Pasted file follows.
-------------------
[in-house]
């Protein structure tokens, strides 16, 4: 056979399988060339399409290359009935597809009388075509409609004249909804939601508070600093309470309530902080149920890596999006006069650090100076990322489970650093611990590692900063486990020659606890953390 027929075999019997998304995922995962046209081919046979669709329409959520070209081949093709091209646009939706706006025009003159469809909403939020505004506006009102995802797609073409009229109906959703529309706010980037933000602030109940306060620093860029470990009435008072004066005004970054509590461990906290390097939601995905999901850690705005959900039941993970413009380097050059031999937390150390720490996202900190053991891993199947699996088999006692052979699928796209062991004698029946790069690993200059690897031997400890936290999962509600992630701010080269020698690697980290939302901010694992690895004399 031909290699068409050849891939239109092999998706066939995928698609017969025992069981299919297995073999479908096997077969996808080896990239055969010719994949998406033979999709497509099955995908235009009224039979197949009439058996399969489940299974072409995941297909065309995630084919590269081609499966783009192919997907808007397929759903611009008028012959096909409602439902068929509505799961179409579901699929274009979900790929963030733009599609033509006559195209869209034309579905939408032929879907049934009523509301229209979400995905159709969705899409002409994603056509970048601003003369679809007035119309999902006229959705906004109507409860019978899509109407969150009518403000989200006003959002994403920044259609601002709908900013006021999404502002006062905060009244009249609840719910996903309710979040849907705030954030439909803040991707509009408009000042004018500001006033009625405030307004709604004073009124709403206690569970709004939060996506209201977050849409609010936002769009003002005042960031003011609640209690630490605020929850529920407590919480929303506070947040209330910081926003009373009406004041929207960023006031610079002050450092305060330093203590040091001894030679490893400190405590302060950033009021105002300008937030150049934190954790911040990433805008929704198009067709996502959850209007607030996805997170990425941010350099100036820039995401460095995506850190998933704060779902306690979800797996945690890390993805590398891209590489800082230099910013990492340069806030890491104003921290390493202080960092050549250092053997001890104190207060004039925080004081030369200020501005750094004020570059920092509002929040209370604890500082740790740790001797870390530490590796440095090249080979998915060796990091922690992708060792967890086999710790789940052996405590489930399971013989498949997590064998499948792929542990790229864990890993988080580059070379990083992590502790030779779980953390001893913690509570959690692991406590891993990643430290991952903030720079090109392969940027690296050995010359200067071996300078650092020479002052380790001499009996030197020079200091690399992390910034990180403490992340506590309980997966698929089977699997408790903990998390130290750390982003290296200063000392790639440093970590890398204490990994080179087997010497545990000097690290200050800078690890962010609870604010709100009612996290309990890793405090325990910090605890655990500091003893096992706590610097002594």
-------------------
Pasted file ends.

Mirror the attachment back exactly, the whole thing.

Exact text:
[in-house]
């Protein structure tokens, strides 16, 4: 056979399988060339399409290359009935597809009388075509409609004249909804939601508070600093309470309530902080149920890596999006006069650090100076990322489970650093611990590692900063486990020659606890953390 027929075999019997998304995922995962046209081919046979669709329409959520070209081949093709091209646009939706706006025009003159469809909403939020505004506006009102995802797609073409009229109906959703529309706010980037933000602030109940306060620093860029470990009435008072004066005004970054509590461990906290390097939601995905999901850690705005959900039941993970413009380097050059031999937390150390720490996202900190053991891993199947699996088999006692052979699928796209062991004698029946790069690993200059690897031997400890936290999962509600992630701010080269020698690697980290939302901010694992690895004399 031909290699068409050849891939239109092999998706066939995928698609017969025992069981299919297995073999479908096997077969996808080896990239055969010719994949998406033979999709497509099955995908235009009224039979197949009439058996399969489940299974072409995941297909065309995630084919590269081609499966783009192919997907808007397929759903611009008028012959096909409602439902068929509505799961179409579901699929274009979900790929963030733009599609033509006559195209869209034309579905939408032929879907049934009523509301229209979400995905159709969705899409002409994603056509970048601003003369679809007035119309999902006229959705906004109507409860019978899509109407969150009518403000989200006003959002994403920044259609601002709908900013006021999404502002006062905060009244009249609840719910996903309710979040849907705030954030439909803040991707509009408009000042004018500001006033009625405030307004709604004073009124709403206690569970709004939060996506209201977050849409609010936002769009003002005042960031003011609640209690630490605020929850529920407590919480929303506070947040209330910081926003009373009406004041929207960023006031610079002050450092305060330093203590040091001894030679490893400190405590302060950033009021105002300008937030150049934190954790911040990433805008929704198009067709996502959850209007607030996805997170990425941010350099100036820039995401460095995506850190998933704060779902306690979800797996945690890390993805590398891209590489800082230099910013990492340069806030890491104003921290390493202080960092050549250092053997001890104190207060004039925080004081030369200020501005750094004020570059920092509002929040209370604890500082740790740790001797870390530490590796440095090249080979998915060796990091922690992708060792967890086999710790789940052996405590489930399971013989498949997590064998499948792929542990790229864990890993988080580059070379990083992590502790030779779980953390001893913690509570959690692991406590891993990643430290991952903030720079090109392969940027690296050995010359200067071996300078650092020479002052380790001499009996030197020079200091690399992390910034990180403490992340506590309980997966698929089977699997408790903990998390130290750390982003290296200063000392790639440093970590890398204490990994080179087997010497545990000097690290200050800078690890962010609870604010709100009612996290309990890793405090325990910090605890655990500091003893096992706590610097002594």